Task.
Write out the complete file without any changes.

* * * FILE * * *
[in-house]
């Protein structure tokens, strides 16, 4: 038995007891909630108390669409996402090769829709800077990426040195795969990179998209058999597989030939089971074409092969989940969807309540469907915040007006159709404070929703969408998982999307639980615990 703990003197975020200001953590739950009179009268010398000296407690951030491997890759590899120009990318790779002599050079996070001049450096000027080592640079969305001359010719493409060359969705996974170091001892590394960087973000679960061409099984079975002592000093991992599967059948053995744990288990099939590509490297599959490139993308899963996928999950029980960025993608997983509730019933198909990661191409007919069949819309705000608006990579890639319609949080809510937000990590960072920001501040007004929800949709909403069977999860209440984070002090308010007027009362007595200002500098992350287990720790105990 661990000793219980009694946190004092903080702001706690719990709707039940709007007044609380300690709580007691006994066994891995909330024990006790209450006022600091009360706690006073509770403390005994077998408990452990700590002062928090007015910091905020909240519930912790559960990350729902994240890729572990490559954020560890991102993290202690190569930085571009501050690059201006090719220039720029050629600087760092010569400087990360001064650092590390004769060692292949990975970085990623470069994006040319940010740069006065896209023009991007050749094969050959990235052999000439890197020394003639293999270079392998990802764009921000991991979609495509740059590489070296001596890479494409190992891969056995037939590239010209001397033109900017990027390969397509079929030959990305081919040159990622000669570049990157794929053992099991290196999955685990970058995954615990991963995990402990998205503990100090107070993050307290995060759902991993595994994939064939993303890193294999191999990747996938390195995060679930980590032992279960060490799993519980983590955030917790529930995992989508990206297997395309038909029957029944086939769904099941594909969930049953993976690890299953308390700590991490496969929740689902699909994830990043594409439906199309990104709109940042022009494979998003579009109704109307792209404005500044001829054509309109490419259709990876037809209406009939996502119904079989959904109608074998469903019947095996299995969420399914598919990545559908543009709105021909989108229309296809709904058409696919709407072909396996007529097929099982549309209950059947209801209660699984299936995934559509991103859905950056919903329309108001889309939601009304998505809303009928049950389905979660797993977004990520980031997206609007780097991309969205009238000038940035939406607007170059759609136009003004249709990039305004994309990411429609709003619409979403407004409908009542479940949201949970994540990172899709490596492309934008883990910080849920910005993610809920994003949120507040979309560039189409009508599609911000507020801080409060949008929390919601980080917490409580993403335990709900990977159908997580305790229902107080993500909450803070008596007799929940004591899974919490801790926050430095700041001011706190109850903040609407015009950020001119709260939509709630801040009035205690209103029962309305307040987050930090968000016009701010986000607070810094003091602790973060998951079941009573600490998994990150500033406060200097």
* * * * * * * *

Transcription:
[in-house]
């Protein structure tokens, strides 16, 4: 038995007891909630108390669409996402090769829709800077990426040195795969990179998209058999597989030939089971074409092969989940969807309540469907915040007006159709404070929703969408998982999307639980615990 703990003197975020200001953590739950009179009268010398000296407690951030491997890759590899120009990318790779002599050079996070001049450096000027080592640079969305001359010719493409060359969705996974170091001892590394960087973000679960061409099984079975002592000093991992599967059948053995744990288990099939590509490297599959490139993308899963996928999950029980960025993608997983509730019933198909990661191409007919069949819309705000608006990579890639319609949080809510937000990590960072920001501040007004929800949709909403069977999860209440984070002090308010007027009362007595200002500098992350287990720790105990 661990000793219980009694946190004092903080702001706690719990709707039940709007007044609380300690709580007691006994066994891995909330024990006790209450006022600091009360706690006073509770403390005994077998408990452990700590002062928090007015910091905020909240519930912790559960990350729902994240890729572990490559954020560890991102993290202690190569930085571009501050690059201006090719220039720029050629600087760092010569400087990360001064650092590390004769060692292949990975970085990623470069994006040319940010740069006065896209023009991007050749094969050959990235052999000439890197020394003639293999270079392998990802764009921000991991979609495509740059590489070296001596890479494409190992891969056995037939590239010209001397033109900017990027390969397509079929030959990305081919040159990622000669570049990157794929053992099991290196999955685990970058995954615990991963995990402990998205503990100090107070993050307290995060759902991993595994994939064939993303890193294999191999990747996938390195995060679930980590032992279960060490799993519980983590955030917790529930995992989508990206297997395309038909029957029944086939769904099941594909969930049953993976690890299953308390700590991490496969929740689902699909994830990043594409439906199309990104709109940042022009494979998003579009109704109307792209404005500044001829054509309109490419259709990876037809209406009939996502119904079989959904109608074998469903019947095996299995969420399914598919990545559908543009709105021909989108229309296809709904058409696919709407072909396996007529097929099982549309209950059947209801209660699984299936995934559509991103859905950056919903329309108001889309939601009304998505809303009928049950389905979660797993977004990520980031997206609007780097991309969205009238000038940035939406607007170059759609136009003004249709990039305004994309990411429609709003619409979403407004409908009542479940949201949970994540990172899709490596492309934008883990910080849920910005993610809920994003949120507040979309560039189409009508599609911000507020801080409060949008929390919601980080917490409580993403335990709900990977159908997580305790229902107080993500909450803070008596007799929940004591899974919490801790926050430095700041001011706190109850903040609407015009950020001119709260939509709630801040009035205690209103029962309305307040987050930090968000016009701010986000607070810094003091602790973060998951079941009573600490998994990150500033406060200097």